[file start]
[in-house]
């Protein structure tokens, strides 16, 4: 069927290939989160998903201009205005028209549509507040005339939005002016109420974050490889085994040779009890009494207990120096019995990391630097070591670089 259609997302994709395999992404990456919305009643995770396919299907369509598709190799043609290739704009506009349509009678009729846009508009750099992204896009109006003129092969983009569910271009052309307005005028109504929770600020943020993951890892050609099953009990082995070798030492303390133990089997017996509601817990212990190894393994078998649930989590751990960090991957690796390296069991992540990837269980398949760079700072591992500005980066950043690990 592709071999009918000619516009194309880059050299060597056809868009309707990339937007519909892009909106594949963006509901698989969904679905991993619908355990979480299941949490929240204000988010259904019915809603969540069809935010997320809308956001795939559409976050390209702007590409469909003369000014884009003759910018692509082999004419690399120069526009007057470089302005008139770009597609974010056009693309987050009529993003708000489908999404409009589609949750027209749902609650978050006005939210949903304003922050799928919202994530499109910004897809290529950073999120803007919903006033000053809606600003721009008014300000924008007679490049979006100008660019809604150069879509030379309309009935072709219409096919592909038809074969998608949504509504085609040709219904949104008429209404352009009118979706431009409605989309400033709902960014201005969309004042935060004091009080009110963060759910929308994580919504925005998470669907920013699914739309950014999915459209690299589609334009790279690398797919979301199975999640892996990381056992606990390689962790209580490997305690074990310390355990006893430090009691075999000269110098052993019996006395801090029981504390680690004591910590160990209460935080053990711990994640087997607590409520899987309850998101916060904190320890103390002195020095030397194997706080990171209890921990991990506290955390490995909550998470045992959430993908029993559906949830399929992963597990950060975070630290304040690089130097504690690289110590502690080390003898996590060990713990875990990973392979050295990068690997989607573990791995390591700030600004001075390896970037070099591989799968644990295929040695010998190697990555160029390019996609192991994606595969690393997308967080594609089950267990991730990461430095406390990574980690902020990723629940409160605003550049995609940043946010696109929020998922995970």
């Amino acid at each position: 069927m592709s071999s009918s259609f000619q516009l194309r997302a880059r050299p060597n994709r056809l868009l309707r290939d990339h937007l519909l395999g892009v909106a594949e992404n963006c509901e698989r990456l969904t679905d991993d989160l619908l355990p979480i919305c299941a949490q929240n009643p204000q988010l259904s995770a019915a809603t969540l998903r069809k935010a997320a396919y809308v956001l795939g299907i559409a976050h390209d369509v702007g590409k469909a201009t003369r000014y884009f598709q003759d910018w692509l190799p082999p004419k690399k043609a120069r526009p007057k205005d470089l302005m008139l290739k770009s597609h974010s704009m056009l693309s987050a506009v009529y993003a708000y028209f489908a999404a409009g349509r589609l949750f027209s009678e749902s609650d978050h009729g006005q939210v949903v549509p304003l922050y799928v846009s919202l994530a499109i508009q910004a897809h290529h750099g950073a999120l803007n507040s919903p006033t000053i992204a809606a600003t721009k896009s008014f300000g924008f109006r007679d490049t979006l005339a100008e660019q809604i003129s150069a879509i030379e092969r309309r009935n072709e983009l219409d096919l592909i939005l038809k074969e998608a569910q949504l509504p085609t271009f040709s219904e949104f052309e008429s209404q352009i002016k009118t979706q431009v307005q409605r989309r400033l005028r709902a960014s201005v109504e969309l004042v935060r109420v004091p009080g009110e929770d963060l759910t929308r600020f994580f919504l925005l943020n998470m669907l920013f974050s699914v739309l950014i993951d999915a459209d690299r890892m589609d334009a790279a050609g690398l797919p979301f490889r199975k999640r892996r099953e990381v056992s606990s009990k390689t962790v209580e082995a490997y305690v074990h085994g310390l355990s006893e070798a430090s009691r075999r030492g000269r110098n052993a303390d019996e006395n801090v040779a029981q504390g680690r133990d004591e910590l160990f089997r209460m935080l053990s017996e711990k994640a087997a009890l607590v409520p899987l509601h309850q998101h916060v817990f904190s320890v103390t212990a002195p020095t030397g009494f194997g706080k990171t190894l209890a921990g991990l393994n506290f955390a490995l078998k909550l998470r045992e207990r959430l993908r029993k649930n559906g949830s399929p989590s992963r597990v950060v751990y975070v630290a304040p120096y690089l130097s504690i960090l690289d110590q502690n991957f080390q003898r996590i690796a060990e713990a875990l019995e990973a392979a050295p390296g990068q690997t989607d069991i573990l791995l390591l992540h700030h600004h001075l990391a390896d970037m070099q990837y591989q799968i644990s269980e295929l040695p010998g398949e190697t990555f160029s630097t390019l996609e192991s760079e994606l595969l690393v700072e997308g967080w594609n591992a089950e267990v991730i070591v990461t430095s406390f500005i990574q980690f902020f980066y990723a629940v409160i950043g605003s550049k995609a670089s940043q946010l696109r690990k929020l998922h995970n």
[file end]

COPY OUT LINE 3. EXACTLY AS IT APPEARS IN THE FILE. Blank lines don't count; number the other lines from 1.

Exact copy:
């Amino acid at each position: 069927m592709s071999s009918s259609f000619q516009l194309r997302a880059r050299p060597n994709r056809l868009l309707r290939d990339h937007l519909l395999g892009v909106a594949e992404n963006c509901e698989r990456l969904t679905d991993d989160l619908l355990p979480i919305c299941a949490q929240n009643p204000q988010l259904s995770a019915a809603t969540l998903r069809k935010a997320a396919y809308v956001l795939g299907i559409a976050h390209d369509v702007g590409k469909a201009t003369r000014y884009f598709q003759d910018w692509l190799p082999p004419k690399k043609a120069r526009p007057k205005d470089l302005m008139l290739k770009s597609h974010s704009m056009l693309s987050a506009v009529y993003a708000y028209f489908a999404a409009g349509r589609l949750f027209s009678e749902s609650d978050h009729g006005q939210v949903v549509p304003l922050y799928v846009s919202l994530a499109i508009q910004a897809h290529h750099g950073a999120l803007n507040s919903p006033t000053i992204a809606a600003t721009k896009s008014f300000g924008f109006r007679d490049t979006l005339a100008e660019q809604i003129s150069a879509i030379e092969r309309r009935n072709e983009l219409d096919l592909i939005l038809k074969e998608a569910q949504l509504p085609t271009f040709s219904e949104f052309e008429s209404q352009i002016k009118t979706q431009v307005q409605r989309r400033l005028r709902a960014s201005v109504e969309l004042v935060r109420v004091p009080g009110e929770d963060l759910t929308r600020f994580f919504l925005l943020n998470m669907l920013f974050s699914v739309l950014i993951d999915a459209d690299r890892m589609d334009a790279a050609g690398l797919p979301f490889r199975k999640r892996r099953e990381v056992s606990s009990k390689t962790v209580e082995a490997y305690v074990h085994g310390l355990s006893e070798a430090s009691r075999r030492g000269r110098n052993a303390d019996e006395n801090v040779a029981q504390g680690r133990d004591e910590l160990f089997r209460m935080l053990s017996e711990k994640a087997a009890l607590v409520p899987l509601h309850q998101h916060v817990f904190s320890v103390t212990a002195p020095t030397g009494f194997g706080k990171t190894l209890a921990g991990l393994n506290f955390a490995l078998k909550l998470r045992e207990r959430l993908r029993k649930n559906g949830s399929p989590s992963r597990v950060v751990y975070v630290a304040p120096y690089l130097s504690i960090l690289d110590q502690n991957f080390q003898r996590i690796a060990e713990a875990l019995e990973a392979a050295p390296g990068q690997t989607d069991i573990l791995l390591l992540h700030h600004h001075l990391a390896d970037m070099q990837y591989q799968i644990s269980e295929l040695p010998g398949e190697t990555f160029s630097t390019l996609e192991s760079e994606l595969l690393v700072e997308g967080w594609n591992a089950e267990v991730i070591v990461t430095s406390f500005i990574q980690f902020f980066y990723a629940v409160i950043g605003s550049k995609a670089s940043q946010l696109r690990k929020l998922h995970n």